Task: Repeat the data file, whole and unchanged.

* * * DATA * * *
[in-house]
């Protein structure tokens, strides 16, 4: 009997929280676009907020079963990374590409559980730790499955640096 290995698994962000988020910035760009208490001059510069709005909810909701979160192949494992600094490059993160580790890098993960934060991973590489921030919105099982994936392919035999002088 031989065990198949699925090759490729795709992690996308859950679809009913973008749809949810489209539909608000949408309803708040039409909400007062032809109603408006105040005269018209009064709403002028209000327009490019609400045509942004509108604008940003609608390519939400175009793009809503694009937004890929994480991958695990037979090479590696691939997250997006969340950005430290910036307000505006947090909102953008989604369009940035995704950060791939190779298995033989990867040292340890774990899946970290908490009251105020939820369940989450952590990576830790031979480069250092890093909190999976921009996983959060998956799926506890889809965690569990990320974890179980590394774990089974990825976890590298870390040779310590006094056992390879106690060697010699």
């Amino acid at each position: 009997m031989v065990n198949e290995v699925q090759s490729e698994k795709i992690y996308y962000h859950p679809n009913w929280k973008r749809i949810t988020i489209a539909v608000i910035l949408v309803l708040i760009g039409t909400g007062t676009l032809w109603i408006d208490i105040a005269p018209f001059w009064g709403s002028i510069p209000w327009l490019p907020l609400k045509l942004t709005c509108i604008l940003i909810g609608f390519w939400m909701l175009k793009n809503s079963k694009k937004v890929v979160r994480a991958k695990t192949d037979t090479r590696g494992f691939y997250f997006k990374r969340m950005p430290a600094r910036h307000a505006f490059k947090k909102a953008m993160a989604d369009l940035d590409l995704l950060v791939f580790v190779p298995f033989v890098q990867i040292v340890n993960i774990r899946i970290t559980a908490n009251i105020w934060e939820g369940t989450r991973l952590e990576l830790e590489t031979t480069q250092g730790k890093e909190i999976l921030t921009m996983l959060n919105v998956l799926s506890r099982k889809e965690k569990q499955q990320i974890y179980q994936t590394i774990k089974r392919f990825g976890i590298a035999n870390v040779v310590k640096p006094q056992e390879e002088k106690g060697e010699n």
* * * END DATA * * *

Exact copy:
[in-house]
């Protein structure tokens, strides 16, 4: 009997929280676009907020079963990374590409559980730790499955640096 290995698994962000988020910035760009208490001059510069709005909810909701979160192949494992600094490059993160580790890098993960934060991973590489921030919105099982994936392919035999002088 031989065990198949699925090759490729795709992690996308859950679809009913973008749809949810489209539909608000949408309803708040039409909400007062032809109603408006105040005269018209009064709403002028209000327009490019609400045509942004509108604008940003609608390519939400175009793009809503694009937004890929994480991958695990037979090479590696691939997250997006969340950005430290910036307000505006947090909102953008989604369009940035995704950060791939190779298995033989990867040292340890774990899946970290908490009251105020939820369940989450952590990576830790031979480069250092890093909190999976921009996983959060998956799926506890889809965690569990990320974890179980590394774990089974990825976890590298870390040779310590006094056992390879106690060697010699």
């Amino acid at each position: 009997m031989v065990n198949e290995v699925q090759s490729e698994k795709i992690y996308y962000h859950p679809n009913w929280k973008r749809i949810t988020i489209a539909v608000i910035l949408v309803l708040i760009g039409t909400g007062t676009l032809w109603i408006d208490i105040a005269p018209f001059w009064g709403s002028i510069p209000w327009l490019p907020l609400k045509l942004t709005c509108i604008l940003i909810g609608f390519w939400m909701l175009k793009n809503s079963k694009k937004v890929v979160r994480a991958k695990t192949d037979t090479r590696g494992f691939y997250f997006k990374r969340m950005p430290a600094r910036h307000a505006f490059k947090k909102a953008m993160a989604d369009l940035d590409l995704l950060v791939f580790v190779p298995f033989v890098q990867i040292v340890n993960i774990r899946i970290t559980a908490n009251i105020w934060e939820g369940t989450r991973l952590e990576l830790e590489t031979t480069q250092g730790k890093e909190i999976l921030t921009m996983l959060n919105v998956l799926s506890r099982k889809e965690k569990q499955q990320i974890y179980q994936t590394i774990k089974r392919f990825g976890i590298a035999n870390v040779v310590k640096p006094q056992e390879e002088k106690g060697e010699n």